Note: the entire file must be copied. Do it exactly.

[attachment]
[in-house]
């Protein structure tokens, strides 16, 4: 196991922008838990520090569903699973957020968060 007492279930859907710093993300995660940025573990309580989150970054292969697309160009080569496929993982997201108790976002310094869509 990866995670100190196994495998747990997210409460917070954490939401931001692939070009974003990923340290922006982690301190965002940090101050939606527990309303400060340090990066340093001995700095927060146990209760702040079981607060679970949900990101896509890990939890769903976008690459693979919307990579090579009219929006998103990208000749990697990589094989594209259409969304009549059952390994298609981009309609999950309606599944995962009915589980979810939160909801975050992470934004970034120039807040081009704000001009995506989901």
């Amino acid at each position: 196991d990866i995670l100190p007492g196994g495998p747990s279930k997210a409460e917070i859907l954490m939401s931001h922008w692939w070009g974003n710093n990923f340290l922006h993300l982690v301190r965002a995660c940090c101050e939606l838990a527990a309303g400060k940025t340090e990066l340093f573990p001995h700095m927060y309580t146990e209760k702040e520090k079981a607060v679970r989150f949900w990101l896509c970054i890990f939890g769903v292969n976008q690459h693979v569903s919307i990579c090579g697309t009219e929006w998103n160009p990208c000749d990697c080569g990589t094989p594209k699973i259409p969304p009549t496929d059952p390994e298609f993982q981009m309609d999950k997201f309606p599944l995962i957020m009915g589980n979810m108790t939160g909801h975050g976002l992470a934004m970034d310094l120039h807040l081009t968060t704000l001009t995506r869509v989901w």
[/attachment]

[in-house]
């Protein structure tokens, strides 16, 4: 196991922008838990520090569903699973957020968060 007492279930859907710093993300995660940025573990309580989150970054292969697309160009080569496929993982997201108790976002310094869509 990866995670100190196994495998747990997210409460917070954490939401931001692939070009974003990923340290922006982690301190965002940090101050939606527990309303400060340090990066340093001995700095927060146990209760702040079981607060679970949900990101896509890990939890769903976008690459693979919307990579090579009219929006998103990208000749990697990589094989594209259409969304009549059952390994298609981009309609999950309606599944995962009915589980979810939160909801975050992470934004970034120039807040081009704000001009995506989901």
């Amino acid at each position: 196991d990866i995670l100190p007492g196994g495998p747990s279930k997210a409460e917070i859907l954490m939401s931001h922008w692939w070009g974003n710093n990923f340290l922006h993300l982690v301190r965002a995660c940090c101050e939606l838990a527990a309303g400060k940025t340090e990066l340093f573990p001995h700095m927060y309580t146990e209760k702040e520090k079981a607060v679970r989150f949900w990101l896509c970054i890990f939890g769903v292969n976008q690459h693979v569903s919307i990579c090579g697309t009219e929006w998103n160009p990208c000749d990697c080569g990589t094989p594209k699973i259409p969304p009549t496929d059952p390994e298609f993982q981009m309609d999950k997201f309606p599944l995962i957020m009915g589980n979810m108790t939160g909801h975050g976002l992470a934004m970034d310094l120039h807040l081009t968060t704000l001009t995506r869509v989901w």